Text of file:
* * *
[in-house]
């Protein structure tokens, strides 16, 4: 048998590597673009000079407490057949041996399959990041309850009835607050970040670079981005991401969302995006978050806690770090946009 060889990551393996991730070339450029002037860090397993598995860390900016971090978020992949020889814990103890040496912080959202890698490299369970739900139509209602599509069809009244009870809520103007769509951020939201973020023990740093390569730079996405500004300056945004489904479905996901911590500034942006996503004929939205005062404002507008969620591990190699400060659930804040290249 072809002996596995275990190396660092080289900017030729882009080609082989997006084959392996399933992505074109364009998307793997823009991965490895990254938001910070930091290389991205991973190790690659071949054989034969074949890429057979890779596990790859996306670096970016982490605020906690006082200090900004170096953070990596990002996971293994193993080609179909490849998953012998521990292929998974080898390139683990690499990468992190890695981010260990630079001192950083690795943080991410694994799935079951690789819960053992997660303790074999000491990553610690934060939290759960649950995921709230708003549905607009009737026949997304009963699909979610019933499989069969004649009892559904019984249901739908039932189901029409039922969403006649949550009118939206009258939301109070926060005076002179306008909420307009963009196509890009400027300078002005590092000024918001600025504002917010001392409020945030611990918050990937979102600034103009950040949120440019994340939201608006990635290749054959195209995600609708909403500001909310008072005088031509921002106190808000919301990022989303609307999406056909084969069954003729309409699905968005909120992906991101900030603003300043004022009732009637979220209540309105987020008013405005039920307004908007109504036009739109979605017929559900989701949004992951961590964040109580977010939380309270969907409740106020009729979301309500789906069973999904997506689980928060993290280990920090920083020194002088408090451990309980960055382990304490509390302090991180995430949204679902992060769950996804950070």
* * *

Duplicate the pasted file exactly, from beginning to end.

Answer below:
[in-house]
């Protein structure tokens, strides 16, 4: 048998590597673009000079407490057949041996399959990041309850009835607050970040670079981005991401969302995006978050806690770090946009 060889990551393996991730070339450029002037860090397993598995860390900016971090978020992949020889814990103890040496912080959202890698490299369970739900139509209602599509069809009244009870809520103007769509951020939201973020023990740093390569730079996405500004300056945004489904479905996901911590500034942006996503004929939205005062404002507008969620591990190699400060659930804040290249 072809002996596995275990190396660092080289900017030729882009080609082989997006084959392996399933992505074109364009998307793997823009991965490895990254938001910070930091290389991205991973190790690659071949054989034969074949890429057979890779596990790859996306670096970016982490605020906690006082200090900004170096953070990596990002996971293994193993080609179909490849998953012998521990292929998974080898390139683990690499990468992190890695981010260990630079001192950083690795943080991410694994799935079951690789819960053992997660303790074999000491990553610690934060939290759960649950995921709230708003549905607009009737026949997304009963699909979610019933499989069969004649009892559904019984249901739908039932189901029409039922969403006649949550009118939206009258939301109070926060005076002179306008909420307009963009196509890009400027300078002005590092000024918001600025504002917010001392409020945030611990918050990937979102600034103009950040949120440019994340939201608006990635290749054959195209995600609708909403500001909310008072005088031509921002106190808000919301990022989303609307999406056909084969069954003729309409699905968005909120992906991101900030603003300043004022009732009637979220209540309105987020008013405005039920307004908007109504036009739109979605017929559900989701949004992951961590964040109580977010939380309270969907409740106020009729979301309500789906069973999904997506689980928060993290280990920090920083020194002088408090451990309980960055382990304490509390302090991180995430949204679902992060769950996804950070």